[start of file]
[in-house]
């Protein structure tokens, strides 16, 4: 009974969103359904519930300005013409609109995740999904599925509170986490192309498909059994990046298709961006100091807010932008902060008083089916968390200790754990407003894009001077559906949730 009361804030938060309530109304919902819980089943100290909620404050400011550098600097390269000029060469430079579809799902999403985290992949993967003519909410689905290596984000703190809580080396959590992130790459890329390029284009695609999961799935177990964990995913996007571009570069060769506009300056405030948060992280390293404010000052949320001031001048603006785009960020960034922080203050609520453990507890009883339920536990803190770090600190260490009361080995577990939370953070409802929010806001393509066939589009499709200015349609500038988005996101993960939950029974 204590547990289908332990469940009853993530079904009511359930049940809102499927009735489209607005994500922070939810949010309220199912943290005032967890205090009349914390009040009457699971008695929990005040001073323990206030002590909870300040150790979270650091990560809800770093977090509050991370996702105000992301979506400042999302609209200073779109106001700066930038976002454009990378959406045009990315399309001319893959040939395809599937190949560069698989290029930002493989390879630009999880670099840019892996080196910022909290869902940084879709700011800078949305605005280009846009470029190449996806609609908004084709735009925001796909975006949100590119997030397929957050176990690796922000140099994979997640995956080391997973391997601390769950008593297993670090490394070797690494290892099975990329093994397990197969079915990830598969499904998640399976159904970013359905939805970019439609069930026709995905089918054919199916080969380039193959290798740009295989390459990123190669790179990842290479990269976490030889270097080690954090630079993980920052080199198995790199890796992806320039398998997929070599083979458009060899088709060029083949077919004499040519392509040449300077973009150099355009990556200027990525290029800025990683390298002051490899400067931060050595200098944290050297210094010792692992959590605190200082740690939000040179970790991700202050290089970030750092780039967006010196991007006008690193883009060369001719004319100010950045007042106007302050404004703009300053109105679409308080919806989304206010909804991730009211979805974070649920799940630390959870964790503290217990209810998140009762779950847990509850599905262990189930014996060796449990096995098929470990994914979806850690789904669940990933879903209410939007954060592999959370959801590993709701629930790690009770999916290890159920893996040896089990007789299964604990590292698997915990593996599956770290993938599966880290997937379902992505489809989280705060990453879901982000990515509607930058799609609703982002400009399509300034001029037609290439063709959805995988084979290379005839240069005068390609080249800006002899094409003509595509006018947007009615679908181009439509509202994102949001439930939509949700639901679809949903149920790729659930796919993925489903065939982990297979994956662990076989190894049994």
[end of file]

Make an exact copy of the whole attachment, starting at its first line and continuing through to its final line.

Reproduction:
[in-house]
């Protein structure tokens, strides 16, 4: 009974969103359904519930300005013409609109995740999904599925509170986490192309498909059994990046298709961006100091807010932008902060008083089916968390200790754990407003894009001077559906949730 009361804030938060309530109304919902819980089943100290909620404050400011550098600097390269000029060469430079579809799902999403985290992949993967003519909410689905290596984000703190809580080396959590992130790459890329390029284009695609999961799935177990964990995913996007571009570069060769506009300056405030948060992280390293404010000052949320001031001048603006785009960020960034922080203050609520453990507890009883339920536990803190770090600190260490009361080995577990939370953070409802929010806001393509066939589009499709200015349609500038988005996101993960939950029974 204590547990289908332990469940009853993530079904009511359930049940809102499927009735489209607005994500922070939810949010309220199912943290005032967890205090009349914390009040009457699971008695929990005040001073323990206030002590909870300040150790979270650091990560809800770093977090509050991370996702105000992301979506400042999302609209200073779109106001700066930038976002454009990378959406045009990315399309001319893959040939395809599937190949560069698989290029930002493989390879630009999880670099840019892996080196910022909290869902940084879709700011800078949305605005280009846009470029190449996806609609908004084709735009925001796909975006949100590119997030397929957050176990690796922000140099994979997640995956080391997973391997601390769950008593297993670090490394070797690494290892099975990329093994397990197969079915990830598969499904998640399976159904970013359905939805970019439609069930026709995905089918054919199916080969380039193959290798740009295989390459990123190669790179990842290479990269976490030889270097080690954090630079993980920052080199198995790199890796992806320039398998997929070599083979458009060899088709060029083949077919004499040519392509040449300077973009150099355009990556200027990525290029800025990683390298002051490899400067931060050595200098944290050297210094010792692992959590605190200082740690939000040179970790991700202050290089970030750092780039967006010196991007006008690193883009060369001719004319100010950045007042106007302050404004703009300053109105679409308080919806989304206010909804991730009211979805974070649920799940630390959870964790503290217990209810998140009762779950847990509850599905262990189930014996060796449990096995098929470990994914979806850690789904669940990933879903209410939007954060592999959370959801590993709701629930790690009770999916290890159920893996040896089990007789299964604990590292698997915990593996599956770290993938599966880290997937379902992505489809989280705060990453879901982000990515509607930058799609609703982002400009399509300034001029037609290439063709959805995988084979290379005839240069005068390609080249800006002899094409003509595509006018947007009615679908181009439509509202994102949001439930939509949700639901679809949903149920790729659930796919993925489903065939982990297979994956662990076989190894049994």